Q: Do you think it’s changing the sound of electronic music? Like in the way that we are seeing a bigger drive towards the big room synths, like Avicii for example.
A: I think it’s a temporary thing to be honest. I mean, a lot of people tell me like “Hey man, that’s just trance.” I’m like “No, it isn’t.” I think it’s really important for me to state that I’m not necessarily in this industry to be successful with commercial radio. I mean obviously I’d like to have the odd hit, just because it makes it easier to sell ticket numbers, but as long as it’s within my sound and within what I believe in. All of a sudden this massive attention, I mean I even did an interview in Miami for CNN. The attention is opening quite a few doors; there are good sides to it and bad sides. I think the good side is that it’s opening a lot of doors, for example corporate America will now be more interested to invest money in big shows, so we can make the shows even better and the experience for the visitor even better. So we can promote the music that we believe in. The bad side I think is the commercialization, there are a lot of people who want to make a quick buck and don’t care about the ground work that’s been done by quite a few people who are really into this music because they’re passionate about it. I want to say to those fans “Don’t worry; we still got your back.” I never want to forget where I came from, I never want to forget my fans from the first hour and I never want to forget why I came this far. It’s because I believed in a type of music that wasn’t popular at all. I had my first chart success in the UK in 1996, so here’s grandpa speaking. It’s important to state that I’m still that guy and when I made that track I didn’t make it because I wanted to make a lot of money, I wanted to make that track because I believed in that type of music. So, this is the way I view the scene.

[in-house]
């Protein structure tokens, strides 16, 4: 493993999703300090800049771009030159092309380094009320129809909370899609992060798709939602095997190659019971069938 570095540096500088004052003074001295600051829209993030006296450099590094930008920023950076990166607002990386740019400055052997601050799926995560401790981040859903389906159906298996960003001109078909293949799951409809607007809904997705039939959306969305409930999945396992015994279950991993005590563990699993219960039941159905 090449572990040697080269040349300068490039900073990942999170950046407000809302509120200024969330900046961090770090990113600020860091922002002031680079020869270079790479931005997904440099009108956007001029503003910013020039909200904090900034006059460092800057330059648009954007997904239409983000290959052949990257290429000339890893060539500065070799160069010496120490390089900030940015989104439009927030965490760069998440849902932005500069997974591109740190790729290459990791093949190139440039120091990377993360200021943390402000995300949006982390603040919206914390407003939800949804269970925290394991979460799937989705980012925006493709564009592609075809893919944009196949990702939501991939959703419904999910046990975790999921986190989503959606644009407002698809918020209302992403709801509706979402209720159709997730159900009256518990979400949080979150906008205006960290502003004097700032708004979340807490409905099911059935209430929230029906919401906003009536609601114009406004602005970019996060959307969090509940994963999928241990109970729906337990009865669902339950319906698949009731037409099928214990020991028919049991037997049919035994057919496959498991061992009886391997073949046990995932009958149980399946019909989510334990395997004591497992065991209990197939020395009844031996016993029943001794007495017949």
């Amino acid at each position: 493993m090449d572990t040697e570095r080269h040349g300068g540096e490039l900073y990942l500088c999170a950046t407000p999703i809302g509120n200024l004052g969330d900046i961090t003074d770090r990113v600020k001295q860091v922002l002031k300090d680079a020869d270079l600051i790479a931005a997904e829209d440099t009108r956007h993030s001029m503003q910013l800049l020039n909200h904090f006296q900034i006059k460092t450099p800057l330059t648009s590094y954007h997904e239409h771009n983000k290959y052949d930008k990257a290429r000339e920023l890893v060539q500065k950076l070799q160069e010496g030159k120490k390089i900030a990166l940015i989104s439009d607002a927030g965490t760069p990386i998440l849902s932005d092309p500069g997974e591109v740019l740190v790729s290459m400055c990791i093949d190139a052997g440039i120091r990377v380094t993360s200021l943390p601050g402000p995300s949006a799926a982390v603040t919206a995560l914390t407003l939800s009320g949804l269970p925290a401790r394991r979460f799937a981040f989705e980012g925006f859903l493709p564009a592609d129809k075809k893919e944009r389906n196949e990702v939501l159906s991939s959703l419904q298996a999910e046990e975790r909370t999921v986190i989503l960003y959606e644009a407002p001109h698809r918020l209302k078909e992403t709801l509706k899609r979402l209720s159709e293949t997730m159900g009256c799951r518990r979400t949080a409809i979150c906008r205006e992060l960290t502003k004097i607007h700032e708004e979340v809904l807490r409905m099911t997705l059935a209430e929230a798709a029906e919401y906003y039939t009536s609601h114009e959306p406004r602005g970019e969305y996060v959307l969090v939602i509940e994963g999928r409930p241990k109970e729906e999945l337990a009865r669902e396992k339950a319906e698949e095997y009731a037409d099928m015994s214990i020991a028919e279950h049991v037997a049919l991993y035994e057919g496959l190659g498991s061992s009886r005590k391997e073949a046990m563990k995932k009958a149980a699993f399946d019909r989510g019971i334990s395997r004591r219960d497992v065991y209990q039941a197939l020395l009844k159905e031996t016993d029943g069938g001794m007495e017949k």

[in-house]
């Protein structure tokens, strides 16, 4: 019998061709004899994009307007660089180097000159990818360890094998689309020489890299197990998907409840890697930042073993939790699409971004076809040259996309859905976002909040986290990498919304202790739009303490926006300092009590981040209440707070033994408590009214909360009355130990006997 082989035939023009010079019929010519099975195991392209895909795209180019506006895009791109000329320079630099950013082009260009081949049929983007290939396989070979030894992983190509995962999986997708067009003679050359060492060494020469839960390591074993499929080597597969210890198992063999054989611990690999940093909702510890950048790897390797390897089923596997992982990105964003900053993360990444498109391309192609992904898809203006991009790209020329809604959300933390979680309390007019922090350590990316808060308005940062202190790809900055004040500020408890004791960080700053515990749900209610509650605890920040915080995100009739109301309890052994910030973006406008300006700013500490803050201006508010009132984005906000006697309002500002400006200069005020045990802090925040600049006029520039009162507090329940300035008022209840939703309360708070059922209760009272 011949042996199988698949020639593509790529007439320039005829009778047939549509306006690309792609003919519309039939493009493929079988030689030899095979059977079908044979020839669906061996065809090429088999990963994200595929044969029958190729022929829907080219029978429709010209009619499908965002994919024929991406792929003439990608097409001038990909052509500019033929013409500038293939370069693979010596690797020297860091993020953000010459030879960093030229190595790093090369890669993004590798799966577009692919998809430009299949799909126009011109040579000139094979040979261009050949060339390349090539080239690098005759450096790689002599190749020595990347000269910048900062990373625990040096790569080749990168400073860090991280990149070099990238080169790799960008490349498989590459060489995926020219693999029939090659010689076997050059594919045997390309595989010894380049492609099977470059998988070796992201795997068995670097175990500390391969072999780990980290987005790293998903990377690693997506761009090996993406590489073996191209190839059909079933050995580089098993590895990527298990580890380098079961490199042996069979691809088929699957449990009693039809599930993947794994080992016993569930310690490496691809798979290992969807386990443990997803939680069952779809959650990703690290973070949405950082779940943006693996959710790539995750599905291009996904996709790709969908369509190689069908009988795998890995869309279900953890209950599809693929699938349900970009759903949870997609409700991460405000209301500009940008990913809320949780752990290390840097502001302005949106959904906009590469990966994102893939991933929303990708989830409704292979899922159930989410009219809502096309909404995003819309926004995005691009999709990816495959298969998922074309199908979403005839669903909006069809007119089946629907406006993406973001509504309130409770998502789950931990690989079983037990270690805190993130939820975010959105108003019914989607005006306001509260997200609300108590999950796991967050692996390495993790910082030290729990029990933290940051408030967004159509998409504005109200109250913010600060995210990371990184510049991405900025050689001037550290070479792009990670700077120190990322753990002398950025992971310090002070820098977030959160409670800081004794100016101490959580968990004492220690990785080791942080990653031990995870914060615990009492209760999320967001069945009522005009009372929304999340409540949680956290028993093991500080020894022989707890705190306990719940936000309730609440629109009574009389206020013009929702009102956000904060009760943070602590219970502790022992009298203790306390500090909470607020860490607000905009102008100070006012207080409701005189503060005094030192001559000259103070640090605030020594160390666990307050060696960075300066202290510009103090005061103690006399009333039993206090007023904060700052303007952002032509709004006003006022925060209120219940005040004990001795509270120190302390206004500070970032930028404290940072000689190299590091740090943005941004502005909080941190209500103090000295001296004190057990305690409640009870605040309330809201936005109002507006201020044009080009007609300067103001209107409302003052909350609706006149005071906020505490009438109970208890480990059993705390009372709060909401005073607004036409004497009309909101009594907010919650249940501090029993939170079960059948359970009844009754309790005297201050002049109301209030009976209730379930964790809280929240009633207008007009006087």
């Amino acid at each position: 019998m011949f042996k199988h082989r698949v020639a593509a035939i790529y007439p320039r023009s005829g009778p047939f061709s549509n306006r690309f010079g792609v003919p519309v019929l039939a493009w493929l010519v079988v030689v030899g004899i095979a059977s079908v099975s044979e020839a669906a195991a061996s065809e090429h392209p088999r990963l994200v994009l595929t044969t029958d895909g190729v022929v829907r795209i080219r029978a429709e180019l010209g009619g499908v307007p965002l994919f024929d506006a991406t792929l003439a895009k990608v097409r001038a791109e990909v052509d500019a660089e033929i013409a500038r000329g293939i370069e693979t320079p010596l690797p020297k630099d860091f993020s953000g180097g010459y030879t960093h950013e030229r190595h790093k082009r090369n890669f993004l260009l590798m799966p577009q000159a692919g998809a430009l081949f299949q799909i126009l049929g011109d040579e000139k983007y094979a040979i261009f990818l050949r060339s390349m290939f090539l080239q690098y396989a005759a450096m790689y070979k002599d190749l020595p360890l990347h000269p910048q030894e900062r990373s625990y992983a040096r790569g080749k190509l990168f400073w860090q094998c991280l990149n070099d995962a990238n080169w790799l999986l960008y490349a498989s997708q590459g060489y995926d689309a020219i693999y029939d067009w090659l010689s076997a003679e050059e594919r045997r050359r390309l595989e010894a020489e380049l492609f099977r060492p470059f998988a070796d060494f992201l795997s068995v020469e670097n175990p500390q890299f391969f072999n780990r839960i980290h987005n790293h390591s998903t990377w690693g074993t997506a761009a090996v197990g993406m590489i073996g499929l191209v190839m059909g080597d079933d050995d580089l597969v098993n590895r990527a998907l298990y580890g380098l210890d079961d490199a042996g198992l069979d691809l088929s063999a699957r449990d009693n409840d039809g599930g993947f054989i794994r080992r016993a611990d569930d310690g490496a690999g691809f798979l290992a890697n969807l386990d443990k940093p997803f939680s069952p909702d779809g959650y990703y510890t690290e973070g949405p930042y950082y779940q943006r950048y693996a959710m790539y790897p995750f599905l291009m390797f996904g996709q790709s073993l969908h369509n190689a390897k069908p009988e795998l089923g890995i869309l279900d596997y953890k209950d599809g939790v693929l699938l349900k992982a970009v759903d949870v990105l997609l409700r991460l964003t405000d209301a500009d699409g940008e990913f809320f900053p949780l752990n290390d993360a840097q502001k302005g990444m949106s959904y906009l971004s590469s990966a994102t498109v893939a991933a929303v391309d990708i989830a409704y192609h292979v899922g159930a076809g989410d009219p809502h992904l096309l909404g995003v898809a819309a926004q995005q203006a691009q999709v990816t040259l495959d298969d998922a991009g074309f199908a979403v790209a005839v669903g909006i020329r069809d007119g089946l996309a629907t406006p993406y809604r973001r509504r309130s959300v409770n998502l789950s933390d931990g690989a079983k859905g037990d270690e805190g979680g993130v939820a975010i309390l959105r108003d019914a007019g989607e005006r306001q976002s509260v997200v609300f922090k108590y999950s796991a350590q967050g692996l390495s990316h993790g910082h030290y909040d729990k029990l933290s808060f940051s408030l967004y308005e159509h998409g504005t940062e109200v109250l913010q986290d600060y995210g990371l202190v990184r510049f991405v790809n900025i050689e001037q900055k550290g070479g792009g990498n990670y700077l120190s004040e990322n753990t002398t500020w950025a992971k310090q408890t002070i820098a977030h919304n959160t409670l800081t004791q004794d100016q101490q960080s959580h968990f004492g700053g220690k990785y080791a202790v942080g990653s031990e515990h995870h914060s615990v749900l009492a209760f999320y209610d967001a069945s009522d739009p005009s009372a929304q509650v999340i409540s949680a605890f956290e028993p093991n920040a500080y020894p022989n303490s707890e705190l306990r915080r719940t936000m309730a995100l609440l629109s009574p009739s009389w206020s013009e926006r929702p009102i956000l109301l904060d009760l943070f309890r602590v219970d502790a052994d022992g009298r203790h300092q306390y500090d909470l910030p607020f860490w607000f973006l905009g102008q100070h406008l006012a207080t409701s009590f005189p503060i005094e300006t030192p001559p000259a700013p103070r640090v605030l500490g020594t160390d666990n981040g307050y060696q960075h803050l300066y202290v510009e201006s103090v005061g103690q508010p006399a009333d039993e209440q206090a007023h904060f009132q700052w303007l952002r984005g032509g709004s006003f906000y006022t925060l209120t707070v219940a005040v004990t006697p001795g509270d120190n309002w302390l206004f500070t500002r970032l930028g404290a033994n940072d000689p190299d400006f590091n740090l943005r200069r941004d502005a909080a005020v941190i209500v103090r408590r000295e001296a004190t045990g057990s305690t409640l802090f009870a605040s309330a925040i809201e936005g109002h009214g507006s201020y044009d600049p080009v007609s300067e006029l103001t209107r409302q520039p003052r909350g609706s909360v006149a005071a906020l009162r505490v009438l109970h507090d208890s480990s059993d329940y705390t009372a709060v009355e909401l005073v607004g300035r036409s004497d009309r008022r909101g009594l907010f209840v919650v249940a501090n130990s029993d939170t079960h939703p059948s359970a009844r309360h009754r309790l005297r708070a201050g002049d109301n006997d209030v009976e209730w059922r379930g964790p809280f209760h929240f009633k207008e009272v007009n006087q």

read full interview at dj mag canada.
Armin keepin’ it real. <3
seriously nothing but love for this man <3